Saturday, April 19, 2014

Becca is not Kate

It is surprising to me how each of my children's personalities come fully developed.  From the moment that they are born they are themselves and so different from each other.  The contrast seems the most between Kate and Becca because Kate was so timid and Becca seems so adventuresome in comparison.  Some of that is true, and some is perception.  For example,  Becca is starting to choose out her own clothes, and isn't afraid to go in the basement, but Kate still won't go downstairs by herself and is terrified that she might get left there.

This is how I remember Kate at that age - sleepy, timid and sucking her thumb.
Becca doesn't nap as much as Kate did - only and hour or two a day, but she still gets tired.  The other day Becca climbed up on top of the piano, and then fell asleep perched on the keys and the quilt blocks piled on the top amidst the cluttered piano books. 
I thought that no way would Kate do something like that, but here is a picture I found of Kate at that same age.  Kate did climb up on the piano after all, but you can tell it is her since she is sucking her thumb and twirling her hair.  I was wrong.  Kate was just as daring as her sister.

On a completely different topic, amazingly she has stopped sucking her thumb.  Leila put foul tasting fingernail polish on her thumbs - Kate says it tastes like lady bug legs.  She was traumatized for the first day and had a hard time sleeping.  She couldn't fall asleep and was so stressed about it that she started to throw up.  The next day she was a little better, and then from then on no more thumb sucking.  Two weeks now without regressing.  Breakthrough.

Here is an example where Becca seems much more adventuresome than Kate and I can document that in this case this is true.  We roasted marshmallows outside the other night and Becca was entranced by the fire and wanted to be right in the midst of everyone.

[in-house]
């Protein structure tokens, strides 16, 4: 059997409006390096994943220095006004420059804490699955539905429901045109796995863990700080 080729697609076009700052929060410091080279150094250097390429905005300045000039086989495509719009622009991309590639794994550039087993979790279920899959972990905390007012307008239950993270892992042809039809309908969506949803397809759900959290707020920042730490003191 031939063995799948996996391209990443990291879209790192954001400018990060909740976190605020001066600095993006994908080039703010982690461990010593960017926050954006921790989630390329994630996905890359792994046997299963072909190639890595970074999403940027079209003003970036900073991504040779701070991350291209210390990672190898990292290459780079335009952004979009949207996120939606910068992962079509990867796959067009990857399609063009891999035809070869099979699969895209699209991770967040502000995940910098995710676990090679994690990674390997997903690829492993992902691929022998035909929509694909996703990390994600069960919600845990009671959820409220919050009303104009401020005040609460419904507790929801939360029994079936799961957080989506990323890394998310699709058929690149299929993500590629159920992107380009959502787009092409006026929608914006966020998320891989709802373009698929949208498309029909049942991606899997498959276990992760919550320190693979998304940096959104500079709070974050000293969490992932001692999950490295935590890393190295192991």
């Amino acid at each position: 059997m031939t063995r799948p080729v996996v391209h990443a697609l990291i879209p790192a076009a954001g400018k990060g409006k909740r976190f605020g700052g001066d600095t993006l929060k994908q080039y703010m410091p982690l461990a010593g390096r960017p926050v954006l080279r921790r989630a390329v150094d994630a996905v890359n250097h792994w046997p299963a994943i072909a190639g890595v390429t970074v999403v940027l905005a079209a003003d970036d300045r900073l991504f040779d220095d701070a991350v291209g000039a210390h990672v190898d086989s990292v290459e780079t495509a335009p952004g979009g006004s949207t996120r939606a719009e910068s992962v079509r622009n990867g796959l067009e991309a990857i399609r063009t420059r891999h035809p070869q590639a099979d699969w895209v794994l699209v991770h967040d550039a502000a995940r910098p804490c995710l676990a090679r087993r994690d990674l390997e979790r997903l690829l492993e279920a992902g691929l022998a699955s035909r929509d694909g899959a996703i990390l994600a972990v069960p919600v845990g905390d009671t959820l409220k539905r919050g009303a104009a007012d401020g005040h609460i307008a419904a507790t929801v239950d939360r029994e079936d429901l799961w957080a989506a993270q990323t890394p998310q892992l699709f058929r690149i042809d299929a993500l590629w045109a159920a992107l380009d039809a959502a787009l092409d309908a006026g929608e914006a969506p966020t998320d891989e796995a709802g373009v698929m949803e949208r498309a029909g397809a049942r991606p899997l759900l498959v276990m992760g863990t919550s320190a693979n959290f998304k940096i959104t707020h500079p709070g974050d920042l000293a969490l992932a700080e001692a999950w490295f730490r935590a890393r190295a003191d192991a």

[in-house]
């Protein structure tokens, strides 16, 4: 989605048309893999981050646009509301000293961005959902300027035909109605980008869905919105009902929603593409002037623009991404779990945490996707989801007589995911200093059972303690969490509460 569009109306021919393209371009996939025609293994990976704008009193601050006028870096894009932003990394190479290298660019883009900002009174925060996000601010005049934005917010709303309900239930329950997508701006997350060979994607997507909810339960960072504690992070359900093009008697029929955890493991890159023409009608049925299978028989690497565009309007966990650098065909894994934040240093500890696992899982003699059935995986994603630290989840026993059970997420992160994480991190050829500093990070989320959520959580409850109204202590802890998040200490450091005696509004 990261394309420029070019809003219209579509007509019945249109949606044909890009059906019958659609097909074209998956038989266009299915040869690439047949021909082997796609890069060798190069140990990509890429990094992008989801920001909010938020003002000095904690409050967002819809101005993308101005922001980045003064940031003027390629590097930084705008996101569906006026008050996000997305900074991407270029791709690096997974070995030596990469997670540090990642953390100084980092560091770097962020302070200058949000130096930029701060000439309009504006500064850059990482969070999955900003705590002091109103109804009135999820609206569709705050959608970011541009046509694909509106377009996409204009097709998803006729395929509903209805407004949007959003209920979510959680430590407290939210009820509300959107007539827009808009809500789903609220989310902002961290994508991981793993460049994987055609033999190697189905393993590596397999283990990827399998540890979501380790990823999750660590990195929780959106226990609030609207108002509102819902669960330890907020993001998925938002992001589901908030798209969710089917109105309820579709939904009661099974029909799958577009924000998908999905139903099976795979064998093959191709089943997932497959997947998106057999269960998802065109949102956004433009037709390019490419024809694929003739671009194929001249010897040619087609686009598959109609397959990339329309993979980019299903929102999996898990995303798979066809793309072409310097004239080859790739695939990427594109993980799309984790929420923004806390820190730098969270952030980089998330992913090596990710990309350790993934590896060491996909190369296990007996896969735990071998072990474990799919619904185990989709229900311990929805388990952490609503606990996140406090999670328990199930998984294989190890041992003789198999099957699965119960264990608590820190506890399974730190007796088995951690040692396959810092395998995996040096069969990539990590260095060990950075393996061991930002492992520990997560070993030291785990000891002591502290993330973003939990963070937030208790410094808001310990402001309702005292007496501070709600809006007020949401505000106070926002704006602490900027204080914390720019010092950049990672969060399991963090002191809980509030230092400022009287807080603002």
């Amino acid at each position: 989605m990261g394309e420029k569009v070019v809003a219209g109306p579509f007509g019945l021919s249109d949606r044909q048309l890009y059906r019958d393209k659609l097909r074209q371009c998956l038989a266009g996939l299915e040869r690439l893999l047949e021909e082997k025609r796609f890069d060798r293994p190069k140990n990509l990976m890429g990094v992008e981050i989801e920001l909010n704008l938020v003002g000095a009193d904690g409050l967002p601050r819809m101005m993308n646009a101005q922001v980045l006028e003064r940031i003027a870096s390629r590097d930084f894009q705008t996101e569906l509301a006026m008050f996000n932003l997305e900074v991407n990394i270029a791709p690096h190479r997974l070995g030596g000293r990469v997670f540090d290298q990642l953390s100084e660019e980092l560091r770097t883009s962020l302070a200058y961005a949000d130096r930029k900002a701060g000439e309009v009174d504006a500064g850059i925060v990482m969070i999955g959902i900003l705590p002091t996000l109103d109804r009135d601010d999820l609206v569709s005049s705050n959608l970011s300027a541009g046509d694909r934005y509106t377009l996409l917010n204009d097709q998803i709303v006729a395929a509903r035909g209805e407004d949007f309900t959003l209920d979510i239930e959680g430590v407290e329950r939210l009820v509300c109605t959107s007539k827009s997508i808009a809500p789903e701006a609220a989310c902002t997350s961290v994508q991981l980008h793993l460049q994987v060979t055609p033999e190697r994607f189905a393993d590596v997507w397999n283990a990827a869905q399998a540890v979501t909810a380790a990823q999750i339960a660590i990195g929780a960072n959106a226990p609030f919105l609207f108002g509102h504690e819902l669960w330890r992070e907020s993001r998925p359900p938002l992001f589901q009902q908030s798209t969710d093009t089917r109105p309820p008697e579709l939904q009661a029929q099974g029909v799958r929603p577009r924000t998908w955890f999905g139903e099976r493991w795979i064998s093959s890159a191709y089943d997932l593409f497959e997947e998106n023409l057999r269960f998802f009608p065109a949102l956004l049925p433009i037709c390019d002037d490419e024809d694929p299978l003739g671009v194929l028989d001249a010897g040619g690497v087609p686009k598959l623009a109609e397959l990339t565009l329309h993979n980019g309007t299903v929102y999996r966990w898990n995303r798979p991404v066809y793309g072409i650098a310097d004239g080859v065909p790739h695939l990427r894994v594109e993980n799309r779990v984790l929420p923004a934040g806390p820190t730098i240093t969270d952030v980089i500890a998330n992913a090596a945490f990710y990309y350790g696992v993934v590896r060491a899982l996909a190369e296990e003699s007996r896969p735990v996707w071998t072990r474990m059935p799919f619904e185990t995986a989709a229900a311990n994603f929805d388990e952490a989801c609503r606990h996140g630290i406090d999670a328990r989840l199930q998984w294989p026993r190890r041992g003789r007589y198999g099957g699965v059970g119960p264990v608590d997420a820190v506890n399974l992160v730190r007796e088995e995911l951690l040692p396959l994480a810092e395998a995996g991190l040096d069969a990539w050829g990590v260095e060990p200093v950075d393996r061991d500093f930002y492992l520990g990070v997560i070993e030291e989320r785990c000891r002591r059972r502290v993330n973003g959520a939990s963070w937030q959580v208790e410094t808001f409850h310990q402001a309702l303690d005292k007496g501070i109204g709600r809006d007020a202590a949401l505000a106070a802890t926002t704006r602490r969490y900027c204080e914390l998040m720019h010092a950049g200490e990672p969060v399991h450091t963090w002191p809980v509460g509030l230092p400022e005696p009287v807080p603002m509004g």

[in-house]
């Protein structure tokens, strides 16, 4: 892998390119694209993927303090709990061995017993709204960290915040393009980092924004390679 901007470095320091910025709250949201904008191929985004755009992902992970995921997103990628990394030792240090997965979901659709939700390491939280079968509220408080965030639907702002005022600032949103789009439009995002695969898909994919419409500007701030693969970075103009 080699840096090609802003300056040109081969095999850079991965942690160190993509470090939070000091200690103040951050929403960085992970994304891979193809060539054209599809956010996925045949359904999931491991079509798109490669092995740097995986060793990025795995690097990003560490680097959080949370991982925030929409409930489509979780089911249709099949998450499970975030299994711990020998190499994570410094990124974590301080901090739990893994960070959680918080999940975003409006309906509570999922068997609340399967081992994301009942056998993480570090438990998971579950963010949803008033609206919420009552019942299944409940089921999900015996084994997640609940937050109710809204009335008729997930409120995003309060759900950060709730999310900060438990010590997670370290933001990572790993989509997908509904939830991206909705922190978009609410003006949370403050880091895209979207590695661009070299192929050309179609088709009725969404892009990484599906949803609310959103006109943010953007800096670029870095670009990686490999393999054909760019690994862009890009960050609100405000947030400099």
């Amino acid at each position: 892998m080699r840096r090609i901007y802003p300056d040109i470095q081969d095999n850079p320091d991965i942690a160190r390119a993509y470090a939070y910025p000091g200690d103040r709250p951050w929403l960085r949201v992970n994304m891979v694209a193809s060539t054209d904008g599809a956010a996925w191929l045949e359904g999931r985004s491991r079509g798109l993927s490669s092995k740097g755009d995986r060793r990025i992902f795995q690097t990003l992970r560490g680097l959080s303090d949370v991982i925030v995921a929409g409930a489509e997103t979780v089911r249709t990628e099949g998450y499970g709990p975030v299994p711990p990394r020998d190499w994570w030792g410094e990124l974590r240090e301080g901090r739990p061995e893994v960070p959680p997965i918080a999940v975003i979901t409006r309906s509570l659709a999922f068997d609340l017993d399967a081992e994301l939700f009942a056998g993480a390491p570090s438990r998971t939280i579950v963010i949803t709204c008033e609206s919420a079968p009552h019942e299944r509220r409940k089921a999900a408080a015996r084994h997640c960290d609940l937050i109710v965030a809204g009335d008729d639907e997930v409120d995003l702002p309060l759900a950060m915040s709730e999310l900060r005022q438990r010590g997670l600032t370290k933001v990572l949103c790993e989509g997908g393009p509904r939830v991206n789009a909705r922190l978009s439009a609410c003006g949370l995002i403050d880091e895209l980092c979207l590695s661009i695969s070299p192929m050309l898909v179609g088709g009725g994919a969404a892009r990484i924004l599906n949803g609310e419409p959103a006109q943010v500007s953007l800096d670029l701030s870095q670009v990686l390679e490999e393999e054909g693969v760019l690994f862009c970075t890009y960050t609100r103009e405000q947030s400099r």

Here is that same scene in June of 2012.  Notice the head poking up by the stairs,  that is Kate.  That is as close as she would come to the smoldering coals. 

This is Colleen at about the same age as Becca and I think they look the most alike even though they have very different personalities.  

Wednesday, March 26, 2014

Spring break road trip

Warning.  This is a bit of a photo dump.  The kids and I wanted to get out of the house while they were off for spring break.  So, road trip!

First stop - prairie near Pella.  It was freezing, and Becca was asleep.  The buffalo were way in the distance.  And it was freezing. We kept going.
Aleah begged to go to Pella.  She went with Leila this summer (read more here) and fell in love with the place.  She almost loves it as much as the Statue of Liberty.  
The kids got to help paint the sails for the windmill.  
Then, more driving an napping.  
Becca and I enjoyed Nauvoo while the other girls finished their video in the car.  
In St. Louis, we went to the City Museum - Aleah informed me that it isn't really a museum it is a giant jungle gym.  I can't really express how cool this place is.  That tube  with a line of kids is really four stories up in the air.  The first three floors of the factory are riddled with tunnels and sculptures, swings, trees, and slides.  Lots of slides.  Ten story slides.  That you can only get to by climbing inside the mouth of a statue of a whale and into the ceiling.  
Aleah, posing all casual in the airplane. 
Kate was a little terrified of all the confined spaces.  
I gave Colleen the camera to take of some of the narrower tunnels Becca and I couldn't fit in. 
Kate came running out of this tunnel because she was scared of the skeletons. I assured her there were no skeletons.  There were skeletons. 
We spent the night at hotels with pools.  Becca has no fear of water and I had to watch her attentively.  Kate on the other hand was terrified. 
Our camera actually is waterproof we found out.  
Aleah demonstrating her backfloat skills. 
Kate took a bunch of cool photos of the hot tub bubbles. 
Here is to a fun vacation!

Tuesday, March 04, 2014

Sew famous!

Leila wrote about me on her sewing blog.  Her skills have greatly improved while mine remain the same.

Wednesday, February 26, 2014

Photos and updates from the never-ending winter in Iowa


Becca is eager to help Leila work on her quilting and her book, including stepping on all quilt blocks laid out on the floor, pounding on keys at the computer and negotiating for turning on "Phineas and Ferb" with hand signs, shrugs, and grunts whenever the computer is on.

She also is the first to put on her winter clothes hoping that someone will take her outside to play.  She always knows where her shoes and coat are and most days dresses herself in them or grunts for help so that she is ready to go outside at all times.  Plus it is cold in our house. . .